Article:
MG Distracts Me From Healing From Trauma
The effects of trauma
Trauma can have harmful effects on health, functioning, and overall well-being. The Trauma-Informed Care Implementation Resource Center website notes that exposure to traumatic events can increase a person’s risk for chronic health conditions and health-risk behaviors.
The site further states, “Although trauma can occur at any age, it has particularly debilitating long-term effects on children’s developing brains.” Facing constant stress may cause kids to become defensive and have trouble responding reasonably in nonthreatening circumstances.
Trauma can also affect relationships. After experiencing a traumatic event, we may feel betrayed and have difficulty being vulnerable. Any feelings of anger, shame, numbness, and isolation may intensify. This can interfere with a patient and healthcare professional’s rapport, thus affecting quality of care.
I often isolate after a traumatic event, but this prevents me from seeking the help I need from friends and family. I also give in easily and don’t assert boundaries out of fear, leading to overcommitment and stress on top of my myasthenia gravis (MG).
Trauma and coping mechanisms
The Trauma-Informed Care Implementation Resource Center website explains the connection between trauma and health-risk behaviors:
“People affected by trauma may develop coping mechanisms to help alleviate the emotional and/or physical pain they feel as a result of trauma. Sometimes, these strategies involve maladaptive behaviors — such as unhealthy eating, tobacco use, or drug and alcohol use. These coping mechanisms may provide some relief, but they can also simultaneously contribute to anxiety, social isolation, and chronic diseases.”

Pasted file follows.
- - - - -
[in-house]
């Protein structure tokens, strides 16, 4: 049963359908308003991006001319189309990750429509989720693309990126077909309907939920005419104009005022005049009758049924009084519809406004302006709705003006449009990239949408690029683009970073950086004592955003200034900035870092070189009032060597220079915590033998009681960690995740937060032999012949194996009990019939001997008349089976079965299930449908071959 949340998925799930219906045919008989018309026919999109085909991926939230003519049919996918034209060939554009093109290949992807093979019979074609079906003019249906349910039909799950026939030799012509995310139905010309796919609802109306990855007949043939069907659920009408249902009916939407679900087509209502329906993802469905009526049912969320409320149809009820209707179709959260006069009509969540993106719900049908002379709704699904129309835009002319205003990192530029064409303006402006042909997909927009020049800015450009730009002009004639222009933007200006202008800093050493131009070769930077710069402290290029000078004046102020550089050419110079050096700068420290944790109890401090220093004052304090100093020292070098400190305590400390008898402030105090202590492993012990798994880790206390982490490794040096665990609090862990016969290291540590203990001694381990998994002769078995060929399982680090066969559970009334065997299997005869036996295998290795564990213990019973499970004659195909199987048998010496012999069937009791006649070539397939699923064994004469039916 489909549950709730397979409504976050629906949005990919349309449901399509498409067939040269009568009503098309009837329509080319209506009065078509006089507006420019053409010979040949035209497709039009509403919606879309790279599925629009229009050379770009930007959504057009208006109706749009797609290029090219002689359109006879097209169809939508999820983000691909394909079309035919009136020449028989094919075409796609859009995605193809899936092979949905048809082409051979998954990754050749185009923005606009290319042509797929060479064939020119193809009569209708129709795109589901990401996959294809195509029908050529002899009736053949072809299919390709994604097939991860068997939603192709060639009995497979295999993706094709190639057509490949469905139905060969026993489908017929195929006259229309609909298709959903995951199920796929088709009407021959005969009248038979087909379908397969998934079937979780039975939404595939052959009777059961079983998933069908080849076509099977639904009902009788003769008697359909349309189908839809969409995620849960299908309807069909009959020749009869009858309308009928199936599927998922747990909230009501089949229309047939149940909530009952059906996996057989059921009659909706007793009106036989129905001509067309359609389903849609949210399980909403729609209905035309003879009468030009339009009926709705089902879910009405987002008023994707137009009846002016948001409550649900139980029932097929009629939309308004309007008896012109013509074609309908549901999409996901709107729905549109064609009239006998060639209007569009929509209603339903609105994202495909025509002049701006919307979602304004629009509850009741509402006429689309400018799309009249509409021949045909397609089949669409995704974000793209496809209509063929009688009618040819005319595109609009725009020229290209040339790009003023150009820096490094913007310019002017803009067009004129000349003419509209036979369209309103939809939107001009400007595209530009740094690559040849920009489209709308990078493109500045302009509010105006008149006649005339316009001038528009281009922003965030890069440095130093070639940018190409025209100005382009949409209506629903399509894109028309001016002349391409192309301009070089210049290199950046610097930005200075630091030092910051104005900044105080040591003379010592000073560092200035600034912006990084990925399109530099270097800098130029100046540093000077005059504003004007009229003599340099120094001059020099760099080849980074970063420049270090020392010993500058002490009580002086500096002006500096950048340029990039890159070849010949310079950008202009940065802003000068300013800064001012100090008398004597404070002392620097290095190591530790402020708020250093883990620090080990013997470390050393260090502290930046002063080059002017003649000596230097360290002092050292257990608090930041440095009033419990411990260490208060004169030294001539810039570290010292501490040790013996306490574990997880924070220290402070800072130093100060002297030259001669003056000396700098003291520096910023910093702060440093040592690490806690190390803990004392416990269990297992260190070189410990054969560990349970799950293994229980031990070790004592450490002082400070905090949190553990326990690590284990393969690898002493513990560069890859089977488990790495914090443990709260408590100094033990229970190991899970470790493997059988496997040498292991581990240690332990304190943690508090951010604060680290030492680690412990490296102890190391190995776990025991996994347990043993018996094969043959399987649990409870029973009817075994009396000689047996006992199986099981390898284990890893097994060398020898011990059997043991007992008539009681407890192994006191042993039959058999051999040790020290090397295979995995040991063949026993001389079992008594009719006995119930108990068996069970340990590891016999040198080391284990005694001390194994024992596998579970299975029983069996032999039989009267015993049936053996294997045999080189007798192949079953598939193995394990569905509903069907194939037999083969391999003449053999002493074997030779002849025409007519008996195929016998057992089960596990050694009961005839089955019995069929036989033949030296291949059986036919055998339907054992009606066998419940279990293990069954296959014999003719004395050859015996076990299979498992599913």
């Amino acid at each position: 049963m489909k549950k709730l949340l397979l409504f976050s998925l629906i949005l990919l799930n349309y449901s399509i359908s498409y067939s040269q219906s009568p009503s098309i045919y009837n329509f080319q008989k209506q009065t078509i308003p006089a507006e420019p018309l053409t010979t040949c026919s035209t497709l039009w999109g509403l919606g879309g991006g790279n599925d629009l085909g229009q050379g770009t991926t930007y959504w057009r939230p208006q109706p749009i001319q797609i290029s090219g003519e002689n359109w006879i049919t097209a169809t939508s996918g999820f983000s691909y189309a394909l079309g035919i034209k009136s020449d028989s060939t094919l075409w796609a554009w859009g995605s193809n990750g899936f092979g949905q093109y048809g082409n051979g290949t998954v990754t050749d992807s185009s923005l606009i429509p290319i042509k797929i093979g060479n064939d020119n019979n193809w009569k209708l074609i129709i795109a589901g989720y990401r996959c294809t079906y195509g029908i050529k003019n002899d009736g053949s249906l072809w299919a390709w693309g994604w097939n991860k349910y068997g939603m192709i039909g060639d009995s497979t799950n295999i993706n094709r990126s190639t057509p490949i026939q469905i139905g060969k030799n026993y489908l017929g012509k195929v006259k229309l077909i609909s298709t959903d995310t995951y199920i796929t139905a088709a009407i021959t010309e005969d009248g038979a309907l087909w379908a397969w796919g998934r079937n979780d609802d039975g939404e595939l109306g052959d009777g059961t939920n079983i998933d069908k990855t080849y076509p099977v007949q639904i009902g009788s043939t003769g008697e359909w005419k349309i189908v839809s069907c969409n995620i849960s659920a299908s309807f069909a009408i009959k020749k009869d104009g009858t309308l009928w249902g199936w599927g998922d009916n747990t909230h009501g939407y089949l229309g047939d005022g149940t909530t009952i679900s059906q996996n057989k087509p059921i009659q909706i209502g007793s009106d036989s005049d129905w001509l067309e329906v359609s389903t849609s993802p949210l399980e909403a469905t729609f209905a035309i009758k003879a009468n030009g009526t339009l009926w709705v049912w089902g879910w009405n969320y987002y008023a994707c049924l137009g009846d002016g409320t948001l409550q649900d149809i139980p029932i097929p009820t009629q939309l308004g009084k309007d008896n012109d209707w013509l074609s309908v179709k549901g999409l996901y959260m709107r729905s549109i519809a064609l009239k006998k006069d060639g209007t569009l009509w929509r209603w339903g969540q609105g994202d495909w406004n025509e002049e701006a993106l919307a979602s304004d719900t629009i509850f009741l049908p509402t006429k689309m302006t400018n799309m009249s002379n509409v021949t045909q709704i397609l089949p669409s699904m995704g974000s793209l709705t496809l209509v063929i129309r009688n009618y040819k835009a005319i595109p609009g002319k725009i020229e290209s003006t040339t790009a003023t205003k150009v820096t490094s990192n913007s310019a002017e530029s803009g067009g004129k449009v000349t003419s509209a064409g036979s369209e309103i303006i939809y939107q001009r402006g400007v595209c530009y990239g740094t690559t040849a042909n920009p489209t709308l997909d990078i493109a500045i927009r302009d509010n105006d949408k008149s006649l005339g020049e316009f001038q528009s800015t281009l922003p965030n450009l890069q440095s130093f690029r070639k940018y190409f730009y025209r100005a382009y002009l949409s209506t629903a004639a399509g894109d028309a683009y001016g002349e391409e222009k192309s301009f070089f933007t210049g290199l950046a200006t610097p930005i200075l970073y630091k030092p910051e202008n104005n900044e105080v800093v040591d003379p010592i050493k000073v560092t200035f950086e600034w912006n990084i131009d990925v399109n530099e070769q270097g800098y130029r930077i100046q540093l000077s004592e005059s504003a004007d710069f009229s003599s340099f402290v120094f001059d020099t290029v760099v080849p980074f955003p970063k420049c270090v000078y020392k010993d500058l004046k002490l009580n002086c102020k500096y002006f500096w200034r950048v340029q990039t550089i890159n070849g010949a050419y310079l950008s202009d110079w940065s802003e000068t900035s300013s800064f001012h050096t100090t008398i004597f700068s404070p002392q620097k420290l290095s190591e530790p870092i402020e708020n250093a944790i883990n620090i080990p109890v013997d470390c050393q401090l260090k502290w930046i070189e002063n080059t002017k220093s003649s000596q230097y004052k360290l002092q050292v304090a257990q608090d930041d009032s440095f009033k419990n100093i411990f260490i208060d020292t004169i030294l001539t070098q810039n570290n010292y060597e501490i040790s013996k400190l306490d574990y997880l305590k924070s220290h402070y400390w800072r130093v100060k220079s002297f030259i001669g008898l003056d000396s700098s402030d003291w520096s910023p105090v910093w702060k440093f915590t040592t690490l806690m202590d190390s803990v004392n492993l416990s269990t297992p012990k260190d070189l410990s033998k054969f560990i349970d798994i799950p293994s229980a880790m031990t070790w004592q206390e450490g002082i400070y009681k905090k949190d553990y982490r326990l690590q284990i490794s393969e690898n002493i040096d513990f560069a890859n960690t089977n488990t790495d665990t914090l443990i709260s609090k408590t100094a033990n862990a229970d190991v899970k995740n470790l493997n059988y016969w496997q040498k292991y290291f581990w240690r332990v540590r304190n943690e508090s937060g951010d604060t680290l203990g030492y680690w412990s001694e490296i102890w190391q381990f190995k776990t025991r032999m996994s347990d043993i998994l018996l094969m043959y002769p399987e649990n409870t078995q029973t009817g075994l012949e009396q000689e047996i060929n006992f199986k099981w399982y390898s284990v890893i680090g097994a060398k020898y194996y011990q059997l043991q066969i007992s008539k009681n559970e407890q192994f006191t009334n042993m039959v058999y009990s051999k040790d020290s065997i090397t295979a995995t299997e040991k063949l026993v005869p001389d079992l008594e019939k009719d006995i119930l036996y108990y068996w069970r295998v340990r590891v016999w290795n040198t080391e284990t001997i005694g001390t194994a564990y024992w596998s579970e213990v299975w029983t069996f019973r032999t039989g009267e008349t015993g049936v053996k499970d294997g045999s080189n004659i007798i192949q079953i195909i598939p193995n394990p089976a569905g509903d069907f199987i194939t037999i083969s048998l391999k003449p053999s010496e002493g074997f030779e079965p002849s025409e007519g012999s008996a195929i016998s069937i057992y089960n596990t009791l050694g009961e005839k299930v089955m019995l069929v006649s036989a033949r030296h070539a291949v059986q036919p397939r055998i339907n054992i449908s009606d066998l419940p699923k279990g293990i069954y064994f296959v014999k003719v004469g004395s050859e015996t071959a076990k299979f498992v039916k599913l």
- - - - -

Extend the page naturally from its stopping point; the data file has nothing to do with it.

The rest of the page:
Distraction is an example of an unhealthy coping mechanism. Diversions can be an essential part of the healing journey, but not when it means avoiding addressing the trauma and its effects.
For those of us with MG, we may feel that our trauma is in the past after our diagnosis, especially if new hardships are at the forefront of our thoughts. Initial interruptions can be temporarily effective, allowing us to survive harrowing experiences, rest, and recover. But pre-diagnosis trauma may still be a subconscious antagonist in our lives.
Distractions should serve only as temporary bandages in the process of healing from trauma. Even a waterproof bandage won’t last forever.
While adjusting to our “new normal” with a chronic disease, it may seem impossible to find time to digest any past traumas. But it is necessary to make this time. Even if we haven’t deemed a moment significant, failing to properly process the feelings it evoked can make it difficult to understand our current emotions and responses.
Welcoming our feelings can be daunting, especially when we’re overwhelmed by the emotions and pain of MG. We need to be kind in admitting that we may be unable to hold ourselves together alone. A therapist may seem like a hassle, but they can significantly help with the long, complex healing process. They have the training to help us cope and navigate our feelings in healthy ways. Supportive relationships can also help build our confidence to confront challenges.
Although MG can be distracting, let’s take a step in the right direction by making time to heal from our trauma.
Myasthenia Gravis News is strictly a news and information website about the disease. It does not provide medical advice, diagnosis or treatment. This content is not intended to be a substitute for professional medical advice, diagnosis, or treatment. Always seek the advice of your physician or other qualified health provider with any questions you may have regarding a medical condition. Never disregard professional medical advice or delay in seeking it because of something you have read on this website.